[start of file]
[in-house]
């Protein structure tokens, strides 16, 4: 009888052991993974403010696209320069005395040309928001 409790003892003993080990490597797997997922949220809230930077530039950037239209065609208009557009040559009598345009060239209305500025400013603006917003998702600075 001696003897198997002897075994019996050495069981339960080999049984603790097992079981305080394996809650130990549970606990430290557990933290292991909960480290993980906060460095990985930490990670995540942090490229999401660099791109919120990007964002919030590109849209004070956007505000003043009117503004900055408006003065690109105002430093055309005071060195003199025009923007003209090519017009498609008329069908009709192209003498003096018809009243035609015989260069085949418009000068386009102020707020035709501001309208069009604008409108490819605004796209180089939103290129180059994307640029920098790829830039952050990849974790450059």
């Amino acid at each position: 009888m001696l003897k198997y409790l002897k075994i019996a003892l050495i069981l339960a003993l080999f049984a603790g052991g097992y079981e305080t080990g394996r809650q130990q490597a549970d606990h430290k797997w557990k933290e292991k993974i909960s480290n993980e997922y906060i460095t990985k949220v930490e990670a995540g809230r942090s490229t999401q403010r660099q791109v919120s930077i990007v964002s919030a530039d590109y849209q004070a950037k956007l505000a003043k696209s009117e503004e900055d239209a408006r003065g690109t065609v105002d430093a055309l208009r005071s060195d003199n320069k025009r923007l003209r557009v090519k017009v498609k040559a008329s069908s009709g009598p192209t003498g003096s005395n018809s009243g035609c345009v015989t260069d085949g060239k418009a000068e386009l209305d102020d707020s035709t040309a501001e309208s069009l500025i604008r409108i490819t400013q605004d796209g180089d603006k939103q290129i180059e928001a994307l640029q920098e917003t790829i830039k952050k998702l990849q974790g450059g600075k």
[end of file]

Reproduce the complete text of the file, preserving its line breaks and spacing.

[in-house]
């Protein structure tokens, strides 16, 4: 009888052991993974403010696209320069005395040309928001 409790003892003993080990490597797997997922949220809230930077530039950037239209065609208009557009040559009598345009060239209305500025400013603006917003998702600075 001696003897198997002897075994019996050495069981339960080999049984603790097992079981305080394996809650130990549970606990430290557990933290292991909960480290993980906060460095990985930490990670995540942090490229999401660099791109919120990007964002919030590109849209004070956007505000003043009117503004900055408006003065690109105002430093055309005071060195003199025009923007003209090519017009498609008329069908009709192209003498003096018809009243035609015989260069085949418009000068386009102020707020035709501001309208069009604008409108490819605004796209180089939103290129180059994307640029920098790829830039952050990849974790450059």
């Amino acid at each position: 009888m001696l003897k198997y409790l002897k075994i019996a003892l050495i069981l339960a003993l080999f049984a603790g052991g097992y079981e305080t080990g394996r809650q130990q490597a549970d606990h430290k797997w557990k933290e292991k993974i909960s480290n993980e997922y906060i460095t990985k949220v930490e990670a995540g809230r942090s490229t999401q403010r660099q791109v919120s930077i990007v964002s919030a530039d590109y849209q004070a950037k956007l505000a003043k696209s009117e503004e900055d239209a408006r003065g690109t065609v105002d430093a055309l208009r005071s060195d003199n320069k025009r923007l003209r557009v090519k017009v498609k040559a008329s069908s009709g009598p192209t003498g003096s005395n018809s009243g035609c345009v015989t260069d085949g060239k418009a000068e386009l209305d102020d707020s035709t040309a501001e309208s069009l500025i604008r409108i490819t400013q605004d796209g180089d603006k939103q290129i180059e928001a994307l640029q920098e917003t790829i830039k952050k998702l990849q974790g450059g600075k």